An Essay on the Greatness of Gilligan's Island

Neatorama presents a guest post from actor, comedian, and voiceover artist Eddie Deezen. Visit Eddie at his website or at Facebook.

 Gilligan's Island, which premiered on CBS on September 26, 1964, is quite possibly the most ridiculed television show of all-time. Interestingly and ironically, with the possible exception of I Love Lucy, it is also possibly the most well-known and beloved. According to Dawn Wells, it is by now the single most watched TV show in history, including I Love Lucy.

As I always clearly state: what makes people laugh is subjective- like taste in women, cars and colors, And while Gilligan's Island will cause only eye rolls and channel-changing from many of my fellow TV watchers, I myself have always found the show to be hysterically funny.

True, the teaming of Bob Denver (Gilligan) and Alan Hale (the Skipper) as Gilligan and the Skipper, so obviously based on Stan Laurel and Oliver Hardy, never equaled Stan and Ollie. But who did? To me, both the verbal and physical humor of the show was very funny and often clever. (Like almost any great TV series, the writing did get weaker towards the end of the show's run.)

Like all great art, in my humble opinion, Gilligan's Island reflected and mirrored life. Denver's Gilligan was the naive, trusting child in us all. Dawn Wells' Mary Ann reflects our innocence, before we all somehow got cynical and corrupted by the world around us. And speaking of innocence, has anyone ever realized that of these seven full-grown adults, three of the seven (Gilligan, Mary Ann, and the Professor) are still virgins?

The scheming, eternally greedy Mr. Howell (Jim Backus) and the man-hungry vamp Ginger (Tina Louise) perhaps reflect on the more base side of all of our natures.

Gilligan was a nerd, but no less than the intellectual professor (Russell Johnson). They both bring back the memories we all share of those terrible times, both in our youth and in our adulthood, when we just didn't fit in. Yet, Gilligan's stupidity and clumsiness and the Professor's verbose pretentiousness are both equally accepted and welcomed by their comrades.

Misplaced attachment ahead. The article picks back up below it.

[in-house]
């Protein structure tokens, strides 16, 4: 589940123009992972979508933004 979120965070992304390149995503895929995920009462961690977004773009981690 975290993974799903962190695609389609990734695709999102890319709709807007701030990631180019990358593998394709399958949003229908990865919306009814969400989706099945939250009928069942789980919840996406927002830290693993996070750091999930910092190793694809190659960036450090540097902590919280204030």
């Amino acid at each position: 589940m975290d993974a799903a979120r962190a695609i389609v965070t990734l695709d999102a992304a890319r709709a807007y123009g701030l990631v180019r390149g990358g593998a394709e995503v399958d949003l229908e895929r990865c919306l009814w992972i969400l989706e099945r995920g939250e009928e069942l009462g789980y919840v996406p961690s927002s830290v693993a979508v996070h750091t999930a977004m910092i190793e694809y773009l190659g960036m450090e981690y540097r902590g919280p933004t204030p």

All seven characters played their roles well.

True, each of the seven were cartoonish stereotypes (with the exception of Dawn Wells' Mary Ann), but each actor or actress brought something very real and endearing to their portrayals. The friendship of the castaways defied their diverse classes in society -all seven: millionaires, movie stars, and average folks- always treated each other in a friendly manner.

True, there were fights and disagreements- as in all friendships the world over. But the closeness and real love each of the seven characters had for each other was, to me at least, quite apparent.

(YouTube link)

Gilligan's Island was also perhaps the first TV show to overtly deal with our sexual desires and libidos. "Ginger or Mary Ann?" is a phrase well-known and carefully thought over by countless millions of males the world over. And Tina Louise's hip-swiveling Ginger and Dawn Wells' bikini-clad Mary Ann have probably awakened more sexual desires in guys than every issue of Playboy magazine sold, bought and perused the world over too.

As an interesting side bar, I have spoken with dozens of girls and women over the years who have also informed me of how "hot" the Professor was.

I will, unabashedly and unashamedly state that I love Gilligan's Island, I am a huge fan and that I think it was a truly marvelous show. Of the 98 episodes made, I’d say about 70 are truly wonderful and funny. Not a bad batting average for any kind of art.

I salute and profoundly thank the seven stranded castaways who have brought so much joy, happiness and rich laughter into my own universe.


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